The last of the speakers to present was Dr. George Walkden, Lecturer in English Linguistics at the University of Manchester. A self-proclaimed Open Access activist, he claims that academic books should not only be free in terms of cost but also in terms of what readers can do with them. He lamented those individuals who, in such a climate of exhaustive copyright limitations, are all too readily branded as pirates for attempting to disseminate knowledge publicly. Although he remains sceptical of what these individuals share with the “cannon-firing, hook-toting, parrot-bearing sailors of the seven seas”, he believes that such labelling elucidates the many issues that have constrained both historic and modern publication practices. In the first instance, publishers should value the transmission of knowledge over their own profitable gain. But, perhaps more crucially, it must be acknowledged that the copyright of a work should remain with its author. He fundamentally contends that academics predominantly write to increase societal wealth and readership, a mission that can only ever really be achieved through the whole-hearted acceptance of Open Access.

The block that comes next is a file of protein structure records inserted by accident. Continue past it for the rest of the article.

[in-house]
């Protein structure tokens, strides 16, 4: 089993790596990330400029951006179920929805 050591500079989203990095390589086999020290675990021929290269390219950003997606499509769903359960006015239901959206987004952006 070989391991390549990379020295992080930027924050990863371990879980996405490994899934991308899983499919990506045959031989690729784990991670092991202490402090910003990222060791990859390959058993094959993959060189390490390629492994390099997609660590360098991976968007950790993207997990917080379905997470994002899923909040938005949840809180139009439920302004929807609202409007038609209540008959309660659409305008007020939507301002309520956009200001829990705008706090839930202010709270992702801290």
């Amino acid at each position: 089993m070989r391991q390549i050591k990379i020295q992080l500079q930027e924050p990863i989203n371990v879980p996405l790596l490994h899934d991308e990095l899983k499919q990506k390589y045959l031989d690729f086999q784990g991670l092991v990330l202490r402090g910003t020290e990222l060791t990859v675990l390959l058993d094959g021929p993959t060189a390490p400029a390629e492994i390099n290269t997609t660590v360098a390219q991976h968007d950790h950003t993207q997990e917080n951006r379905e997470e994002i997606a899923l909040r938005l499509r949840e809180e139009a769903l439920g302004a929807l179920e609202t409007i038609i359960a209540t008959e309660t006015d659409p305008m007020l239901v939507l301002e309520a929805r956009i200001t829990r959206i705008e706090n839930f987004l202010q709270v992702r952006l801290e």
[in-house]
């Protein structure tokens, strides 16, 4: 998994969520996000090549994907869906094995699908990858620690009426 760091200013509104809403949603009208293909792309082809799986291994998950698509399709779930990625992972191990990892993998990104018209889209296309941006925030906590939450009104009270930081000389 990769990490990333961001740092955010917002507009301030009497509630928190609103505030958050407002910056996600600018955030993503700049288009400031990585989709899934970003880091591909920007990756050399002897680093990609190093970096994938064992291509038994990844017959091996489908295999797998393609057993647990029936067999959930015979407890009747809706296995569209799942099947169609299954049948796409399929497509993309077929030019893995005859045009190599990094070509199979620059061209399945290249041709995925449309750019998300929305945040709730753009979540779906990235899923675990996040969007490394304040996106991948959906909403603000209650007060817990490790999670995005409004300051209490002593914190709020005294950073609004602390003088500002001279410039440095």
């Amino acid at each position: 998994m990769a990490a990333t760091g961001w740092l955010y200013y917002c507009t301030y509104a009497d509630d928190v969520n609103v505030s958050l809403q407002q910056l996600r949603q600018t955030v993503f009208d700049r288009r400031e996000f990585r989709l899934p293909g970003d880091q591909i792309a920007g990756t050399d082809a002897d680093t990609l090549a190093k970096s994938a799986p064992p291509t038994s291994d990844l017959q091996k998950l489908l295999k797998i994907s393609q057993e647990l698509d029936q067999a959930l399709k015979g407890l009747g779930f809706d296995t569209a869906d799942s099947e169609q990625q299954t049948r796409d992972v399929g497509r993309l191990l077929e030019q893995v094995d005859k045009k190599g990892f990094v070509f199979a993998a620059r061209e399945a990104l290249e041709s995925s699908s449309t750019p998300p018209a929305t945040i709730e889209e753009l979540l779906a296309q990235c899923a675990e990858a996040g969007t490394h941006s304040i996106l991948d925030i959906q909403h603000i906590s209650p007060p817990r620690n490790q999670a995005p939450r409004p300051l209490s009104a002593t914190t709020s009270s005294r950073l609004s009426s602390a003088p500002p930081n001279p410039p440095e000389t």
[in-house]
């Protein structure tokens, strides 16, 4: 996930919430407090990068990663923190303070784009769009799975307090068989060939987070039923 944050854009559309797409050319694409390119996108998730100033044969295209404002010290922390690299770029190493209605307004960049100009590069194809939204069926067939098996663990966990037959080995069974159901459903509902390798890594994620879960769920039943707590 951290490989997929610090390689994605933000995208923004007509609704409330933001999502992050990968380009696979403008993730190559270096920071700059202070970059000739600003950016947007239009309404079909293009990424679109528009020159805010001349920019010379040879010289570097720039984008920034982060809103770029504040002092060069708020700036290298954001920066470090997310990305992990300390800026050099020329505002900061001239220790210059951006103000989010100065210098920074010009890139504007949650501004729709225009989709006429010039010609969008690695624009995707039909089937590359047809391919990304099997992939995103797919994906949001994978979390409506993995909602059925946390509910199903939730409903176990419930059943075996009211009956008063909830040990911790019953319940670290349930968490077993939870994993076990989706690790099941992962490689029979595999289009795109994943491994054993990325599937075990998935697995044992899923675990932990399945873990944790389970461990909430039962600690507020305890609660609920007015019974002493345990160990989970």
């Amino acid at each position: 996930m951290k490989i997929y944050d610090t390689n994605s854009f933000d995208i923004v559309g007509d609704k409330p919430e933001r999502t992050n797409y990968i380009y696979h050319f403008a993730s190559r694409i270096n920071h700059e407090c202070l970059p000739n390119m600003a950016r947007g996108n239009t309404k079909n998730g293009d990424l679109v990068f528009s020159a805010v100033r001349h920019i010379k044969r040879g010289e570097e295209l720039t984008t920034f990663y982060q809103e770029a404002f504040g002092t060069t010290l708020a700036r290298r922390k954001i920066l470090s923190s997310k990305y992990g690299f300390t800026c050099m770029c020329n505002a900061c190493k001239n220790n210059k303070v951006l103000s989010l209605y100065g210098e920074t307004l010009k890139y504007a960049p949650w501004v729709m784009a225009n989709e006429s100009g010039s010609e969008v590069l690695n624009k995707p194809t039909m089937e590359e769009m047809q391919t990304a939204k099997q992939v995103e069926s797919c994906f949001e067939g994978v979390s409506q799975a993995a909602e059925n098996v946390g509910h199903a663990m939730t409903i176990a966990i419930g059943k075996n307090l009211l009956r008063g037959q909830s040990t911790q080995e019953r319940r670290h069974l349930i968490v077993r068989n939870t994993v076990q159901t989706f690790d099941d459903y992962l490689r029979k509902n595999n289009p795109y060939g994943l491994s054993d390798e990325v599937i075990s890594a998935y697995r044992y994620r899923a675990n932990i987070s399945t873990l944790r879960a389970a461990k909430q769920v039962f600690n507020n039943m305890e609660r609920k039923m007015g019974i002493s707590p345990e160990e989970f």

Once all of the panellists had concluded their presentations, the floor was opened to the audience and a stimulating debate ensued. One of the most contested issues to arise from the discussion was the ownership of copyright. Many institutions actually hold the copyright of works produced by academics whose research they fund, although they do not always choose to exert this right. Walkden questioned to what extent this practice effectively safeguards the interests of academics, particularly since it is oftentimes too costly for them to even justify challenging this. He argued that academics should be granted the power to make decisions concerning their own intellectual property, particularly regarding the OA nature of their work.